Should the Prepublication SPRINT Results Affect Clinical Practice Right Now?

October 8, 2015

Should the Prepublication SPRINT Results Affect Clinical Practice Right Now?

  1. Allan S. Brett, MD

Let's wait until the complete findings are published.

  1. Allan S. Brett, MD

On September 14, 2015, one of my patients called the office and asked whether we should intensify her antihypertensive drug regimen. She is a 90-year-old, independently living woman who takes one antihypertensive drug; her typical blood pressure (BP) is around 150/75 mm Hg, but, in recent years, her systolic BPs have been as low as 130 mm Hg and as high as 170 mm Hg. What prompted the call? She had watched the evening news and had heard about the just-announced result of the NIH-sponsored Systolic Blood Pressure Intervention Trial (SPRINT). That week, many other patients called our practice with the same question or mentioned the trial during office visits. Thus, a quick review of SPRINT is appropriate.

In SPRINT, more than 9000 patients with hypertension were randomized to intensive treatment (systolic BP goal, 120 mm Hg) or standard treatment (systolic BP goal, 140 mm Hg). Patients were eligible if they were 50 or older, were hypertensive, and had at least one other risk factor; the latter included known clinical or subclinical cardiovascular disease other than stroke, chronic kidney disease (estimated glomerular filtration rate, 20–59 mL/minute/1.73 m2), Framingham 10-year risk score of at least 15%, or age >75. Notably, patients with diabetes were excluded, because the ACCORD Blood Pressure trial (a substudy of the ACCORD Glycemic Control study) was in progress. In ACCORD BP, researchers compared 120 mm Hg with 140 mm Hg targets in hypertensive diabetic patients; the final results showed no advantage for more-intensive blood-pressure lowering in diabetic patients (NEJM JW Cardiol Apr 2010 and N Engl J Med 2010; 362:1575).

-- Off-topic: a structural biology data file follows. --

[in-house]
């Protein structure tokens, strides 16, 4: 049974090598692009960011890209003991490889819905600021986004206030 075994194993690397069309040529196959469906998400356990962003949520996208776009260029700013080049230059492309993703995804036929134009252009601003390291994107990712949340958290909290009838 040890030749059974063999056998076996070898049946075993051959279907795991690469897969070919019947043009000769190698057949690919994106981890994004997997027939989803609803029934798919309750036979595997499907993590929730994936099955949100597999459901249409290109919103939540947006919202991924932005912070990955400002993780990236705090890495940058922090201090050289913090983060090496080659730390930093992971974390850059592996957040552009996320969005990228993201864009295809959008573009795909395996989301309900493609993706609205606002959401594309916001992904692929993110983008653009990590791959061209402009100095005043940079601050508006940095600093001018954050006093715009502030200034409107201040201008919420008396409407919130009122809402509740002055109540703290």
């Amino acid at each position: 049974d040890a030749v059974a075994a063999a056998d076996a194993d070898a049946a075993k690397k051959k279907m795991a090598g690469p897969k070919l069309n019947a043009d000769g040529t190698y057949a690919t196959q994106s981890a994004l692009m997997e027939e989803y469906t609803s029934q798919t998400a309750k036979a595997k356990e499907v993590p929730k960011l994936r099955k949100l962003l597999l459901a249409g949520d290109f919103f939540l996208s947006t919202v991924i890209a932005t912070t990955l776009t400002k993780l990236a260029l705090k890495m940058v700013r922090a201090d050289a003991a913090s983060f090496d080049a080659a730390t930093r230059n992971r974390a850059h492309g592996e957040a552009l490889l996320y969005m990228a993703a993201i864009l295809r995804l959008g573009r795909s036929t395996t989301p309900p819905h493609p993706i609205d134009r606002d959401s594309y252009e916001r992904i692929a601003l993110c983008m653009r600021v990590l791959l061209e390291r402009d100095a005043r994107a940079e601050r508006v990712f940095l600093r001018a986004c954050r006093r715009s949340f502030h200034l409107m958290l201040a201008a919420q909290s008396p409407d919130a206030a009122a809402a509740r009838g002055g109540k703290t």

On September 11, 2015, an NIH press release announced that SPRINT had been stopped early because of a clear advantage for the intensively treated group. The NIH stated that more-intensive treatment “reduced rates of cardiovascular events… by almost a third and the risk of death by almost a quarter.” However, because the full results of the trial have not been published yet, applying them to patient care remains problematic for now. For example, the relative reductions in adverse cardiovascular events and mortality have been announced, but we don't know the absolute reductions (or the number needed to treat to benefit one patient). We don't know whether specific drug categories were more (or less) beneficial than others. We also don't know yet whether the intensively treated group experienced substantial adverse effects (e.g., symptomatic hypotension) that would make intensive treatment less desirable in certain patient subgroups. We await the findings on whether older patients (e.g., age, ≥75) benefit to the same extent as younger patients. Dr. Harlan Krumholz, Editor-in-Chief of NEJM Journal Watch Cardiology — joined by Dr. Eric Topol — wrote in the New York Times (on September 17, 2015) that “without knowing all this information, it is not possible for doctors and patients to know how to translate these findings into action.” I agree with their position.